According to the legend, Marcus Rothkowitz discovered his calling by chance or, rather, by epiphany. One day in October 1923 he visited a friend who studied figure drawing at the Art Students League. “It is the life for me,” he said on the spot, embarking immediately on two months of lessons there. He returned to Portland in April 1924 to take a stab at theater for a few months, working with Josephine Dillon, the wife of Clark Gable. His fluctuations between cities and institutions lasted for a few years. Finally, in January 1925, Marcus R. returned to New York and to painting. He first studied at the New School of Design in the graphic arts workshop of Arshile Gorky before selecting, at the Art Students League, the life drawing classes of George Bridgman, and then the still life classes of Max Weber, and finally attending an illustration workshop at the Educational Alliance Art School.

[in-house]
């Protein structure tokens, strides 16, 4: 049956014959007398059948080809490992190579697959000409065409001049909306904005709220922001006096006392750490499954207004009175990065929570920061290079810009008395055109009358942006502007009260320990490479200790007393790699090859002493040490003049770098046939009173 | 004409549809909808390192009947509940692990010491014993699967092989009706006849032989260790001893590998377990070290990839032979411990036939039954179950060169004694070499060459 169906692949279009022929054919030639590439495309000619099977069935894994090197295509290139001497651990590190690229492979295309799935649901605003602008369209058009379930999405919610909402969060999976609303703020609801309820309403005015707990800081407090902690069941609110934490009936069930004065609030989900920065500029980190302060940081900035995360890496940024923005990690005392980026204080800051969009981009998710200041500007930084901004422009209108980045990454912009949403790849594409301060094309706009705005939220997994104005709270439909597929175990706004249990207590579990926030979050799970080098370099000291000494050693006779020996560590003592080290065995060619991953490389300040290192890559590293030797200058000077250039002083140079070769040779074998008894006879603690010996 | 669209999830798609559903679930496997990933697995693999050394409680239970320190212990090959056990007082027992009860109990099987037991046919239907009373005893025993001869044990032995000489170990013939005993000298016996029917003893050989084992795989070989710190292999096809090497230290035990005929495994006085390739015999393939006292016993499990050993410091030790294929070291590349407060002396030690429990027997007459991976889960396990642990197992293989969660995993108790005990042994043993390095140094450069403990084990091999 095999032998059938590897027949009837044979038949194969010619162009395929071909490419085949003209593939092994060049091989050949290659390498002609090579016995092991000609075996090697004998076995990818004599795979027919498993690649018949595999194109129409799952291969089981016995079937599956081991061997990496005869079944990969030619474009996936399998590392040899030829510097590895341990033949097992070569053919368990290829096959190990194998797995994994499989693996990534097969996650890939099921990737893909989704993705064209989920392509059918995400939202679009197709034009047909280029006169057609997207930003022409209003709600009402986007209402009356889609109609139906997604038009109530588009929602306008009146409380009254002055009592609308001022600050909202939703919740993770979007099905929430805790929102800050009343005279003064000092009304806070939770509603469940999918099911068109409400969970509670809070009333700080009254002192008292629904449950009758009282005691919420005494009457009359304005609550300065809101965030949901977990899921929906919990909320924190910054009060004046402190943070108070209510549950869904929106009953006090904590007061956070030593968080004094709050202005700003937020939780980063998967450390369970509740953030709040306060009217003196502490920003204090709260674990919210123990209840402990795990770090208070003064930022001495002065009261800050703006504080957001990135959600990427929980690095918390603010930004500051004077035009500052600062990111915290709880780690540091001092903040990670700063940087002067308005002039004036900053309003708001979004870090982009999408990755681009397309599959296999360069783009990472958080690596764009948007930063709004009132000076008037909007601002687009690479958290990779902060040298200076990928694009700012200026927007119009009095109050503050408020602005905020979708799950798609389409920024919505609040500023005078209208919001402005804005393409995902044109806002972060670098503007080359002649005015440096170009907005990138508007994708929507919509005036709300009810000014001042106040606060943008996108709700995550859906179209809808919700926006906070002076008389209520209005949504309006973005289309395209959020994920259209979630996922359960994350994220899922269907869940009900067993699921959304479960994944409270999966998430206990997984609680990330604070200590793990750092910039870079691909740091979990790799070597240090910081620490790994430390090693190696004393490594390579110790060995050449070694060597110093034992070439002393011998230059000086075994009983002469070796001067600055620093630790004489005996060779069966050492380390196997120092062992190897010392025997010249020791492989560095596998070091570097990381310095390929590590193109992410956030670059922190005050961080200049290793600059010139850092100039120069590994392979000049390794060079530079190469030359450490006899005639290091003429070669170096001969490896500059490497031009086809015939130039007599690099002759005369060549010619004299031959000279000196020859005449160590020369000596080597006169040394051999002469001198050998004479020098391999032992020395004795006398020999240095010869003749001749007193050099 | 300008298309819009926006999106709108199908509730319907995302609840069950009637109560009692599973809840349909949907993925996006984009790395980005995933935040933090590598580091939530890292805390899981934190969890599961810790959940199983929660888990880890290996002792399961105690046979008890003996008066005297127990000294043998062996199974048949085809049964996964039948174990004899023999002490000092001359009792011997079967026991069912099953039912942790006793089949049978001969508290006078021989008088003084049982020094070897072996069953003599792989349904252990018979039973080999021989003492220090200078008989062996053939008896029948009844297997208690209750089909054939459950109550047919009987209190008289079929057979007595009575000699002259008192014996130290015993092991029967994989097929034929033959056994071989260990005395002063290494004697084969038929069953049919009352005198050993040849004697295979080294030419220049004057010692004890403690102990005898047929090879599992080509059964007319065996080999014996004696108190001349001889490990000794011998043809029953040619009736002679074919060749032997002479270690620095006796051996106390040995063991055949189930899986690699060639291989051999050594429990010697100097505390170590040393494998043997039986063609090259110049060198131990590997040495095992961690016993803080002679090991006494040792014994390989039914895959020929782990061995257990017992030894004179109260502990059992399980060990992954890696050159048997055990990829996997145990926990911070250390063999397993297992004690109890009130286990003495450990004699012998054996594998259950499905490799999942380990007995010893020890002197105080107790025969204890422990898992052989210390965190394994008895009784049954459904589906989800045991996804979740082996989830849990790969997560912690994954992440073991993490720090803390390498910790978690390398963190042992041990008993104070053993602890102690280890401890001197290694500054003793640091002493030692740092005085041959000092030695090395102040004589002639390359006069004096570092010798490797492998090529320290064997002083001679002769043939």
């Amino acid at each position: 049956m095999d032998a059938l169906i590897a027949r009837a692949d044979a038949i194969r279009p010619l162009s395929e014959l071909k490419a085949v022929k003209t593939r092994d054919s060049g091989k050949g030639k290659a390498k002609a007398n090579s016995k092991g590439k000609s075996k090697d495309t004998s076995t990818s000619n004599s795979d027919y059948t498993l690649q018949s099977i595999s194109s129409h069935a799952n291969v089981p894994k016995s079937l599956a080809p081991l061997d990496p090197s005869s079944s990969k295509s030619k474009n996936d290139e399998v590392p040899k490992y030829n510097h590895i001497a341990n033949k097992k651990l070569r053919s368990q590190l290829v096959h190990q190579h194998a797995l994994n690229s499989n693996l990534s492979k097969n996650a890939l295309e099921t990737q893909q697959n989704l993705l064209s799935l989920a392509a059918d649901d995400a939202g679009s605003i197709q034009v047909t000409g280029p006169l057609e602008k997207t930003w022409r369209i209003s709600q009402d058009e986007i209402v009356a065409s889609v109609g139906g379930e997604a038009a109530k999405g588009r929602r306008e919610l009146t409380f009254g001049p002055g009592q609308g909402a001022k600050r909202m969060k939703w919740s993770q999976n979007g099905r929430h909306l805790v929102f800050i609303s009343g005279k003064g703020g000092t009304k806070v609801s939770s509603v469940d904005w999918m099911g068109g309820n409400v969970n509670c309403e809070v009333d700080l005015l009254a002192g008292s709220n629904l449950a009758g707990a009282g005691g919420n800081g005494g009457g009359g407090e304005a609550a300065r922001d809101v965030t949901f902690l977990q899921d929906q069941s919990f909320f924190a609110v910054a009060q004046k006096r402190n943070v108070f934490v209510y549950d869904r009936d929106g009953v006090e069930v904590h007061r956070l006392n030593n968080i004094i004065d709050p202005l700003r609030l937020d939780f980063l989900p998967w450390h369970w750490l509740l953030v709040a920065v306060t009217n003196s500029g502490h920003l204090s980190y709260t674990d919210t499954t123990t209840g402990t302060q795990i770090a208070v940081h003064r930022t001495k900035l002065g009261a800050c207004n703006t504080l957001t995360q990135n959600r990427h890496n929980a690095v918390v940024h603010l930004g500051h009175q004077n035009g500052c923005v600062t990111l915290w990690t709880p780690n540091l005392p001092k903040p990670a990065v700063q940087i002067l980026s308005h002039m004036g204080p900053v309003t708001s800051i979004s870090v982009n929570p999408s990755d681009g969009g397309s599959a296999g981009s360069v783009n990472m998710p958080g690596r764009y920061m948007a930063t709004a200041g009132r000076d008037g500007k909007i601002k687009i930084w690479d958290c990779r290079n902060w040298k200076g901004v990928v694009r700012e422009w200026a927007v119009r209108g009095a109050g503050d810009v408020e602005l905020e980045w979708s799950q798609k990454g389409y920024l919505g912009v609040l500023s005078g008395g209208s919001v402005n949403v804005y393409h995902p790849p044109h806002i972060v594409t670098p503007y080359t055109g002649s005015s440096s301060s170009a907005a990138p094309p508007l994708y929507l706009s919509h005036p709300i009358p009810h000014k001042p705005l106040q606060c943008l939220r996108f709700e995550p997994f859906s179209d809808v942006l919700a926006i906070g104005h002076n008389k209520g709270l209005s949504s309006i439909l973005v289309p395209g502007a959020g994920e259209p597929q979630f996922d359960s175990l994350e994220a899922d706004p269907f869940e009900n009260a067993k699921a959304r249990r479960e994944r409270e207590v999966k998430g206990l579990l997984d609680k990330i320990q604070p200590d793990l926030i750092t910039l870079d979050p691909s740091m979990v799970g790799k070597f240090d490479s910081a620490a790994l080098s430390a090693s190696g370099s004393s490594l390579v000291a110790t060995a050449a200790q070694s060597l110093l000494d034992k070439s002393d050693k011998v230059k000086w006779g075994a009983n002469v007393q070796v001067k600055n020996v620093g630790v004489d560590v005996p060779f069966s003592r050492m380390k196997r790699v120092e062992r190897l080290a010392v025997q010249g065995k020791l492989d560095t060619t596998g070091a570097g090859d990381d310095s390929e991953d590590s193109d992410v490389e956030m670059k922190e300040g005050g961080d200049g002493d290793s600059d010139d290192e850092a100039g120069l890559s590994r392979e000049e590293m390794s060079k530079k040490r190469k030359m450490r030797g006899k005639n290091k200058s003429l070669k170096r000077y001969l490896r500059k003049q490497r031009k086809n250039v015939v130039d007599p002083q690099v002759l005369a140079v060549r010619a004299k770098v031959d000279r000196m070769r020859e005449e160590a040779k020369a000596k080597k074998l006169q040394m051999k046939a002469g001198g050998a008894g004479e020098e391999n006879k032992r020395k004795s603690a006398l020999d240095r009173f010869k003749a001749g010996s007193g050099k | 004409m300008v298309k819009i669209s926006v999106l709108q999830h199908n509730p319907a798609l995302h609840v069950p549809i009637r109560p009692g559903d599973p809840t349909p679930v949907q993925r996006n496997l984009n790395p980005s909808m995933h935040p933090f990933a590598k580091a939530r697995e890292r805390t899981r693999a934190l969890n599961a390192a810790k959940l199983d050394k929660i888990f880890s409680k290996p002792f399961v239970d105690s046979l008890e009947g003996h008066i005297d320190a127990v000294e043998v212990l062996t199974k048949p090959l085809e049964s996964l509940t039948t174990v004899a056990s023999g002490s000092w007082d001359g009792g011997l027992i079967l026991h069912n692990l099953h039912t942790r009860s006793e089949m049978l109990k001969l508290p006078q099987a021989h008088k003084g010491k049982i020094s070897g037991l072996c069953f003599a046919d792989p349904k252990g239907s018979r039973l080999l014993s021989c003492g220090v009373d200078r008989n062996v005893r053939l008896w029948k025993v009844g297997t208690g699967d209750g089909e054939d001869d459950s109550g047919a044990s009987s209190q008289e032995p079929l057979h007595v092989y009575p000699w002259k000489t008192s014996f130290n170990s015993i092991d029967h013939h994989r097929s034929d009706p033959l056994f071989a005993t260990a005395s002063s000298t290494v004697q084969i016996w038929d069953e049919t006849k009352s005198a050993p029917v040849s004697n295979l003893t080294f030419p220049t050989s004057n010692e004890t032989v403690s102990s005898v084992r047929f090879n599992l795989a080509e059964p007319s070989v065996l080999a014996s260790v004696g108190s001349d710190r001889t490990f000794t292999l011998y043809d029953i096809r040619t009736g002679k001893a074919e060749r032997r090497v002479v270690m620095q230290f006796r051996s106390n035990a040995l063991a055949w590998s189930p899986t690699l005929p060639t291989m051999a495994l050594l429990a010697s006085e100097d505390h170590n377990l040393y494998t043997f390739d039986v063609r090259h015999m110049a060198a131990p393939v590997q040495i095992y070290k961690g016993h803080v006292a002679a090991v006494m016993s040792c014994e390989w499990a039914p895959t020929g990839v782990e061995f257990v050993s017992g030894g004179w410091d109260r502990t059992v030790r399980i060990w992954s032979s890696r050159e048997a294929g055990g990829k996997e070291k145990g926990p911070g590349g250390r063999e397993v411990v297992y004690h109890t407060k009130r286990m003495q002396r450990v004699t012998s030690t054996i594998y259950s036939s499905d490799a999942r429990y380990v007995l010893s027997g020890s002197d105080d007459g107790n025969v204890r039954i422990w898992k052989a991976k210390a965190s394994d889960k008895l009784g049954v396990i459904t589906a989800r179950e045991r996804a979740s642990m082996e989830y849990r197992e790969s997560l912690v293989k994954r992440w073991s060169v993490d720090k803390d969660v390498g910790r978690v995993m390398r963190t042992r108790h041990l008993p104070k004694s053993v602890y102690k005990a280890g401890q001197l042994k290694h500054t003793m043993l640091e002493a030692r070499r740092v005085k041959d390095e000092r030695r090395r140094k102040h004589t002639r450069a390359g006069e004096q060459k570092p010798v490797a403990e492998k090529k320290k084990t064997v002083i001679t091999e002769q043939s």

Excerpted from Mark Rothko: Toward the Light in the Chapel by Annie Cohen-Solal, published by Yale University Press. Copyright 2015 by Annie Cohen-Solal. Reprinted by Permission.